Looking Sharp. Dutch Bronze Age razors and tweezers in context
Keywords:Razors, tweezers, tattooing needles, toilet sets, warriors, Bronze Age, Early Iron Age, Western Europe
Discussions on the presence, nature and apparel of (presumed) European Bronze Age warriors has traditionally focused on weapon graves, armour and rock art – the latter two regrettably absent in the Low Countries. This means that for this area, warrior identities need to be reconstructed on the basis of funerary assemblages that may even lack actual weapons.
Since Paul Treherne’s seminal (1995) paper, particularly razors and tweezers have been recognized as reflecting the personal care typical of the warrior life-style.
In this paper, Bronze Age and Early Iron Age razors and tweezers from the Netherlands are discussed as part of their wider West-European distribution. Razors of different shapes (pegged, tanged, symmetrical and asymmetrical) can be shown to date to different phases in the period of c. 1600 – 600 BC. Moreover, in variations in handle and blade shape, regional groups and supra-regional contact networks can be identified. Tweezers too show ample diachronic and regional variations: in addition to presumably local types, Nordic and Hallstatt imports are discernible.
Razors and tweezers were part of toilet sets that differed in meaning and composition within the time-frame of 1600-600 BC. We argue that the short-hafted awls frequently found in association may represent tattooing needles. In the Hallstatt period, nail-cutters and ear-scoops complement the set (now often suspended from a ring and worn in leather pouches closed with rings or beads).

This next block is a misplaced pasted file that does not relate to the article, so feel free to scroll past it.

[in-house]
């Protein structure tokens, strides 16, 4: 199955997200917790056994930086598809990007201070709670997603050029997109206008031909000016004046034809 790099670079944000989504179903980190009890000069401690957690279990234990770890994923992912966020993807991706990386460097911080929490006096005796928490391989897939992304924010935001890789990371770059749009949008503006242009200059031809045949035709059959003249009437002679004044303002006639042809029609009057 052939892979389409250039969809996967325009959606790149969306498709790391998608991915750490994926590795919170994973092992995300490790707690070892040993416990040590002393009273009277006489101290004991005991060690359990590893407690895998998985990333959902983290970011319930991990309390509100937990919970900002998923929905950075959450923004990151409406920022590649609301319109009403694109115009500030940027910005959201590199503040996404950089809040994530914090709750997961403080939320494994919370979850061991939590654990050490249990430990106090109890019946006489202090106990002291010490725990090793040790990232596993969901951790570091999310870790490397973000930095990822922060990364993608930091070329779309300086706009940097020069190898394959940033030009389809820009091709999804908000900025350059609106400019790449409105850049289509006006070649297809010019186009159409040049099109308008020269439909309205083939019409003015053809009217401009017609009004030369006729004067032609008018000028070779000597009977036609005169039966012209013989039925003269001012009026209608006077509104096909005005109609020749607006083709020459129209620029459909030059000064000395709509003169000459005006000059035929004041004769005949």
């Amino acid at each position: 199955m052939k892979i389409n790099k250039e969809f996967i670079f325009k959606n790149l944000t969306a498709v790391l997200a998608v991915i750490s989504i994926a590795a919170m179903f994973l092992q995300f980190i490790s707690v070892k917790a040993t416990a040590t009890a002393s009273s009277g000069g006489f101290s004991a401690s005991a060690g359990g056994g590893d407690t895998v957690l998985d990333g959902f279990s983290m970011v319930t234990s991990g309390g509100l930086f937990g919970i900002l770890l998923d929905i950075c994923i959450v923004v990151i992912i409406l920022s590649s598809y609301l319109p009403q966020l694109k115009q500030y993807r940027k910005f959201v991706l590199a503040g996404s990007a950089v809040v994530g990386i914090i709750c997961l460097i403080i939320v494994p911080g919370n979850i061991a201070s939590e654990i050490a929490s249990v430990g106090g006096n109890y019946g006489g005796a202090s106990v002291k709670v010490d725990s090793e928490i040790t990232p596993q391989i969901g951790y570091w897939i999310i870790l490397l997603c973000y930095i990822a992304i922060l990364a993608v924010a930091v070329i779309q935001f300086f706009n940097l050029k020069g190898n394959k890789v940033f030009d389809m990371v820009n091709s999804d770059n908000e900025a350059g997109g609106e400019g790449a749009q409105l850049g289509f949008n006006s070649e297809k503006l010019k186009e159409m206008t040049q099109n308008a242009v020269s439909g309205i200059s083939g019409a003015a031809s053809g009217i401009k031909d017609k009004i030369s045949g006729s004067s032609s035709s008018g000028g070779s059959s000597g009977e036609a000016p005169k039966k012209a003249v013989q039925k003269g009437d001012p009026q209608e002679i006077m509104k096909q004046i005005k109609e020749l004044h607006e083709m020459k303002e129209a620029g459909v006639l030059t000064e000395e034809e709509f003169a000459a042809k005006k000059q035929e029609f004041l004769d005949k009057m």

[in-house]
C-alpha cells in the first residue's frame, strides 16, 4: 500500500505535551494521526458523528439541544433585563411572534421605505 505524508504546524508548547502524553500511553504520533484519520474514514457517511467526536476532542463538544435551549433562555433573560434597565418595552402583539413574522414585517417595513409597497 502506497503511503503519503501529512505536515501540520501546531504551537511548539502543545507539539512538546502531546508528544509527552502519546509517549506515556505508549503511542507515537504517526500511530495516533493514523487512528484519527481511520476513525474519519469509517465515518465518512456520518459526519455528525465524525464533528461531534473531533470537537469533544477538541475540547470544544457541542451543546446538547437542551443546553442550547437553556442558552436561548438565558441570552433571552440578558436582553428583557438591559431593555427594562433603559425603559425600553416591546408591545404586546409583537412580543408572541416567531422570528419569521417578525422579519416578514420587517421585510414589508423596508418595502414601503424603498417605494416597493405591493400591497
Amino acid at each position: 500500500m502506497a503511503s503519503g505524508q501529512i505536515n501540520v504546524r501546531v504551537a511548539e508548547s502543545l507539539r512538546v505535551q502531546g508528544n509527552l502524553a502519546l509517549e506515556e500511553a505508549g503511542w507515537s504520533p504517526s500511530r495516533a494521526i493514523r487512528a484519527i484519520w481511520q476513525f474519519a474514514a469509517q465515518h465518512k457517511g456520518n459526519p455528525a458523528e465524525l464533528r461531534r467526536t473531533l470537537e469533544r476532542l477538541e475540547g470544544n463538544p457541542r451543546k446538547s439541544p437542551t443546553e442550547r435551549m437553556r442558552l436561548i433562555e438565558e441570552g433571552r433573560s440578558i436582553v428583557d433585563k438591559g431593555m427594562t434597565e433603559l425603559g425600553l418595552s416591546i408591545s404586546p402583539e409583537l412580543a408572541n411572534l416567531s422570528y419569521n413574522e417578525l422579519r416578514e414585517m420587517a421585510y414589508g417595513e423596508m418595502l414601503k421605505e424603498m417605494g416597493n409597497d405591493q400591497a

Contextual analysis of the objects shows that razors could be placed in hoards, yet most originate from graves. Several urnfield razors (and some tweezers) originate from funerary monuments that must have stood out for their age, shape or dimensions (e.g. older tombs, long-bed barrows), hinting at a special status for those interred with the toilet sets.
Remarkably, the association of razors and tweezers with weapons is infrequent for the Low Countries during most phases of the Bronze Age. Associations with swords are limited to the Ploughrescant-Ommerschans dagger from the famous Ommerschans hoard and the Gündlingen sword from the Oss chieftain’s grave. This means that in the Low Countries, a pars-pro-toto approach to the expression of warrior identity prevailed – one in which the interment of toilet sets instrumental to the expression of warrior identity took precedence over the interment of weaponry.